, KAMPALA, Aug 25 – A Ugandan court on Wednesday declared the country\’s sedition laws unconstitutional, effectively quashing several pending criminal cases against journalists.
"The sections (in the penal code) on sedition are inconsistent with the constitution," court registrar Ruhinda Ntengye stated, reading from a decision penned by five constitutional court justices.
"They are therefore null and void," the decision said, adding that the sedition laws as written are so broadly defined they infringe on the free speech rights enshrined in Uganda\’s constitution.
Wednesday\’s ruling stems from a petition filed in 2005 by Andrew Mwenda, a prominent Ugandan journalist who faced sedition charges after speculating about Uganda\’s potential involvement in the death of former south Sudan leader John Garang.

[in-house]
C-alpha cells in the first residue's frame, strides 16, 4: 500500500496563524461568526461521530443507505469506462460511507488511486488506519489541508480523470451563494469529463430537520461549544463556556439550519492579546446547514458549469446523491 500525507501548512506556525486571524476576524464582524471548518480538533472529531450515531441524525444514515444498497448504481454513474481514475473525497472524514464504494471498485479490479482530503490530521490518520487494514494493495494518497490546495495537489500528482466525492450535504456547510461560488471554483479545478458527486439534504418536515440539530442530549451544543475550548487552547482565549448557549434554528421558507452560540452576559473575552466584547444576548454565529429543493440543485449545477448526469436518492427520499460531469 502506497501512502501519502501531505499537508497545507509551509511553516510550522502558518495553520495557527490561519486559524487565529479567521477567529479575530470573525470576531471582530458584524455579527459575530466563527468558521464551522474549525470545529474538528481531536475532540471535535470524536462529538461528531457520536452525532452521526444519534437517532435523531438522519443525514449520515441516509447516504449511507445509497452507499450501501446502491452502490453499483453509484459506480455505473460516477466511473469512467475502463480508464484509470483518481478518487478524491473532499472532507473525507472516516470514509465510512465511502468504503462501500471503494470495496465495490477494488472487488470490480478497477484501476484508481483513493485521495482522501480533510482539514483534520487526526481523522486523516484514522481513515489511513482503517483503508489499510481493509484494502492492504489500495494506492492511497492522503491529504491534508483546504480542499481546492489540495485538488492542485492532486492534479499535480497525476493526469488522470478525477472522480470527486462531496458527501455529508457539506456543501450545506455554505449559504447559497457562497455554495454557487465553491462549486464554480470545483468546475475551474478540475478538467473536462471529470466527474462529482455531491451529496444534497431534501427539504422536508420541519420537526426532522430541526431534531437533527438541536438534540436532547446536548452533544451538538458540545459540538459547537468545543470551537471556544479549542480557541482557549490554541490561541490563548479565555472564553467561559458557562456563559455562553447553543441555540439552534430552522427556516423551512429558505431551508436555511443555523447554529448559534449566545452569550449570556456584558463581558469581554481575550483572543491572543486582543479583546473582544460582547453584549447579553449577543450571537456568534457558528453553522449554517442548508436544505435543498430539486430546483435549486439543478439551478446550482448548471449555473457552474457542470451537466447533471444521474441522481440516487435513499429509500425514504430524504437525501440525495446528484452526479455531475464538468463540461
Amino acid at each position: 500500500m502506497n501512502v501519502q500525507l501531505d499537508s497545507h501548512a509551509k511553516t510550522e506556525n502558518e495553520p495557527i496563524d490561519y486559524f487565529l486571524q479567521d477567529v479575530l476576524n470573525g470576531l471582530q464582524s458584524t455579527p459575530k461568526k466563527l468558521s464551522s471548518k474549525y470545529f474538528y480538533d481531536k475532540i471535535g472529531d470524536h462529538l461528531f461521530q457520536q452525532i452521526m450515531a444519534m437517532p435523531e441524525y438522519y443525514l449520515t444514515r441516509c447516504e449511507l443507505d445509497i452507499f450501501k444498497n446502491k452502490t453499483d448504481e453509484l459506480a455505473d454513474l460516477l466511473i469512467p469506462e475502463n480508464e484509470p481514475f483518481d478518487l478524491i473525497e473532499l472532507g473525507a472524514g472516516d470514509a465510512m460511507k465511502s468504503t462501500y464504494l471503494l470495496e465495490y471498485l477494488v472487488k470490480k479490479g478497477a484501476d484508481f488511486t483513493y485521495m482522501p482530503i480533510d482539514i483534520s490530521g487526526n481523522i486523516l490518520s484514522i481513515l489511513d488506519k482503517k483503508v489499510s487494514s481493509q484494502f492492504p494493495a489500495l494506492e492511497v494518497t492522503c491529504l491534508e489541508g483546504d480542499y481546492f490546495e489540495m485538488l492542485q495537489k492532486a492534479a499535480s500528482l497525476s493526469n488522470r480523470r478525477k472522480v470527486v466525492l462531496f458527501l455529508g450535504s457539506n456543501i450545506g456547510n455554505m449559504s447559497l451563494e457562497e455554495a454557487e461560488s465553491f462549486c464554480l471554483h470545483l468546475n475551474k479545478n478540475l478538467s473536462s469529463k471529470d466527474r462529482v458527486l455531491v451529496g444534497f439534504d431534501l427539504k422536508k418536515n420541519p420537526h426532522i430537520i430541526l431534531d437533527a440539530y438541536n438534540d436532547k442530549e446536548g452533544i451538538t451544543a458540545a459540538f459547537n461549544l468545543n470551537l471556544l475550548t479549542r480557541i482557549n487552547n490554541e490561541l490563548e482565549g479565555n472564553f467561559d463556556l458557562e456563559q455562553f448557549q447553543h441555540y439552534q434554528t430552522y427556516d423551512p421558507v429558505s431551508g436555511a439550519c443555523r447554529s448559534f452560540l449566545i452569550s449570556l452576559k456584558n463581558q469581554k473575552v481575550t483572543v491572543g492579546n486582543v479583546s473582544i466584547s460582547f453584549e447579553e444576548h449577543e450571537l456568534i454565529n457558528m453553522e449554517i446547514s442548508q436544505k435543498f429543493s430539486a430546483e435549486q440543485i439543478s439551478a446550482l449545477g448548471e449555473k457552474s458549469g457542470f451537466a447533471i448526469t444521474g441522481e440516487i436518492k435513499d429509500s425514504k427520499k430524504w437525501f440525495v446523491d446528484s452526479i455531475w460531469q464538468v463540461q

Garang died in July 2005 when his helicopter crashed shortly after it left Uganda.
"Today is not just a good day for journalists. It is a good day for all Ugandans," Mwenda told AFP. "Good things come to those who wait."
Kenneth Kakuru, a lawyer for the East Africa Media Institute, which joined Mwenda\’s petition in 2006, applauded the ruling, but lamented the judges\’ decision to uphold a provision on "promoting sectarianism."
Angelo Izama, a journalist who was charged with sedition after he compared Uganda\’s regime to the Philippines under dictator Ferdinand Marcos, said the key to the ruling is that it frees journalists from the burden of regular court appearances.
Human Rights Watch Wednesday called the ruling "positive" but argued Uganda remains a difficult place for journalists.
"Journalists face a range of intimidating tactics, and the state needs to do more to protect free media across the country," Maria Burnett, Uganda researcher at the New York-based group, told AFP.